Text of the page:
On the flip side, if someone is living a life that seems out of control, toxic, and damaging to the people around them, I don’t particularly care to hear their spiritual or theological musings. I may listen respectfully for a few minutes, but at the end of the day I’m kinda like, “It’s nice to know which underlying worldview makes you a jerk.” That may sound kinda harsh, but… amiright?!

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I’m going to wager a guess that this chic doesn’t have the character clout with these dudes to tell them nuffin’! (pixabay free image)

 

Why I wanted to write about this is two-fold. One, it’s convicting. Am I living a life that is attractive to people, that they would even want to hear what I believe? Or are they thinking, “Yah ok, let me know when your Jesus helps you not be a self-absorbed a-hole.” Two, it’s clarifying. With all the worldviews and opinions being thrown around, sometimes it’s easy to get overwhelmed with which one(s) is/are true. My advice is to “clear the field” of ideas*** by focusing on the beliefs and claims of people that you actually admire and want to emulate. TRUST ME, there are so few that this will free your time considerably.

Alrighty! Go find yourselves people worth ‘mirin’! And Holy Spirit, help us be people worth ‘mirin’!

 — EDITORIAL NOTES —

*It would be a lot easier for me if I wasn’t. Neuroscientists are not exactly impressed by Christianity. Also, dating would be much smoother.  #sacrifices

**Not that everyone should be held responsible for all the actions of their children, spouses, close family members, etc., but if  practically everyone close to you is in a state of chaotic self-destruction, that’s should be a huge, blinky-light sign that there is some sort of toxicity in your interactions. Conversely, if practically everyone close to you is flourishing like strong, well-nourished alabaster trees, it’s a perty good indication that you are creating environments that enable people to be their best.

***Remember I’m talking about general worldview / theological / spiritual beliefs and opinions. Obvs, someone with terrible character is quite capable of having brilliant insights into how brain networks interact to support memory, how isolationism affected the U.S. economy, etc., and their ideas on these sort of subjects may be worth considering.  even if you want to punch them in the face afterward.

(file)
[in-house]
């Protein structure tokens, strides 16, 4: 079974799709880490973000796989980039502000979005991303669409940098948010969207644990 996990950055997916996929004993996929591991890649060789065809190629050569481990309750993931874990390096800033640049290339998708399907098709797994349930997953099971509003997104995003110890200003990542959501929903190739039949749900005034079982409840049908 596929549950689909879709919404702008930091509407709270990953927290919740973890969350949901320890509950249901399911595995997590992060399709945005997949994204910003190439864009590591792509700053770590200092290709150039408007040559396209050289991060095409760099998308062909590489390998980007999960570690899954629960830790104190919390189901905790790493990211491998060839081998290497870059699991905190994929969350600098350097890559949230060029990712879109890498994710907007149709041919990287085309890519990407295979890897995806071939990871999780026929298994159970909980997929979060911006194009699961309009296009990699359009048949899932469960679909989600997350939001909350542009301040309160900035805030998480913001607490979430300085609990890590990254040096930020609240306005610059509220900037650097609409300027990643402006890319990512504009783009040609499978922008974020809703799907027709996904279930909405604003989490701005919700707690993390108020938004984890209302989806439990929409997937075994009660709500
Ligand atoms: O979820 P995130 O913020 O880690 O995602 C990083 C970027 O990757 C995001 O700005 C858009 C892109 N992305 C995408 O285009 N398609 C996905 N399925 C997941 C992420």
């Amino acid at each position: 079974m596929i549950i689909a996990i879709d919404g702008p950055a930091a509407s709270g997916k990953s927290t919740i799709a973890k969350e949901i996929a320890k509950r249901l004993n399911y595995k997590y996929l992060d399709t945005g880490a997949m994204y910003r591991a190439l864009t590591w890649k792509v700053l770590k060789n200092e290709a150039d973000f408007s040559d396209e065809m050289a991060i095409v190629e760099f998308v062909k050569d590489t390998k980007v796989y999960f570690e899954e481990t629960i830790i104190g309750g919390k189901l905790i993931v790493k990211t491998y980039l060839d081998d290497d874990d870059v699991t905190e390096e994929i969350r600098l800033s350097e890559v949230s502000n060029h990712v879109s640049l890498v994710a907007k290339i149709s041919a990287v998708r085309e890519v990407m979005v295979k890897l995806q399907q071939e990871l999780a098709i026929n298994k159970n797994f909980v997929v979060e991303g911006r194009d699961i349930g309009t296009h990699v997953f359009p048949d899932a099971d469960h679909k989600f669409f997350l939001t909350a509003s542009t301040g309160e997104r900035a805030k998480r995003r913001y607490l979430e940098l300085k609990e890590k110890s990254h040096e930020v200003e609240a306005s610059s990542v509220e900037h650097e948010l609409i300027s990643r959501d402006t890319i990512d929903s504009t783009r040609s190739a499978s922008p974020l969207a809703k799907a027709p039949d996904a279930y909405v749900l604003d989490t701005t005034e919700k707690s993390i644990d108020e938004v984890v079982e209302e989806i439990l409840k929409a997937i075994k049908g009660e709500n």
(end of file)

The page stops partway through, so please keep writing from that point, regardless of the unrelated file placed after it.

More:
It’s not you, it’s Jesus.

Ima be real: I struggle with dating non-Christians. For whatever reason(s), menfolk without the faith love them some Galloswag. And contrary to the dire warnings I heard in my youth, many of them are *not* sleaze bag jerk faces, with “only one thing on their mind.” Au contraire, many men who aren’t Christian have genuinely amazing qualities and seem to sincerely appreciate me.

On the flipside, IT WOULD SEEM many* menfolk with the faith are ‘meh’ or ‘oh holy gosh, no!’ when when it comes to yours truly.** I often get the eerie feeling they are comparing me to some champion-of-the-faith-barbiedoll-yet-somehow-unintimidating-wears-ripped-skinnyjeans-with-artsy-jewelry prototype.***

So yes, I have frequently dated non-Christians. Because.. well.. they saw me. And I liked them.

Even though sometimes I have had tons in common with some of these menz and liked them lotttssss, in the end it never worked out.

When I was in my late teens / early twenties, it didn’t work out because I was ridden with guilt the entire time we dated. I wanted to stay with them, but I shouldn’t.

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^How I’ve often felt (edited pixabay free image)

 

I would break it off regretfully, almost saying “It’s not you, it’s Jesus.” I took my own spiritual and emotional needs out of the equation. I basically conveyed to the spurned pago they were practically perfect, if not for that meanie Apostle Paul. “If only Christianity didn’t have these annoying verses about not being unequally yoked… Otherwise, I would TOTALLY date you.”

More recently, even though parts of me may still want to keep dating an adorbs guy who doesn’t share my faith, a louder, stronger part of me doesn’t wanna.

Why? I believe it has something to do with the ‘transforming your mind’ part of being a Christian. Being a Christian changes the way I view everything — how to handle my own successes and failures, the shortcomings of others, future stressful situations, my purpose on earth, beauty … It’s unsettling when I’m dating a non-Christian who can’t get over some bitterness toward someone who has wronged them, is existentially threatened by a career failure, etc. I know what keeps me out of those pits – praying, reading scripture, the encouragement and exhortation of Christian community, and thoughts like  “Yes, this person hurt me, but my struggle is not against flesh and blood. The more they wrong me, the more of an opportunity it will be to exercise the audacious forgiveness of the cross.” To me, that’s the stuff of freeing truth. To a non-Christian, that’s the stuff of idiotic gibberish.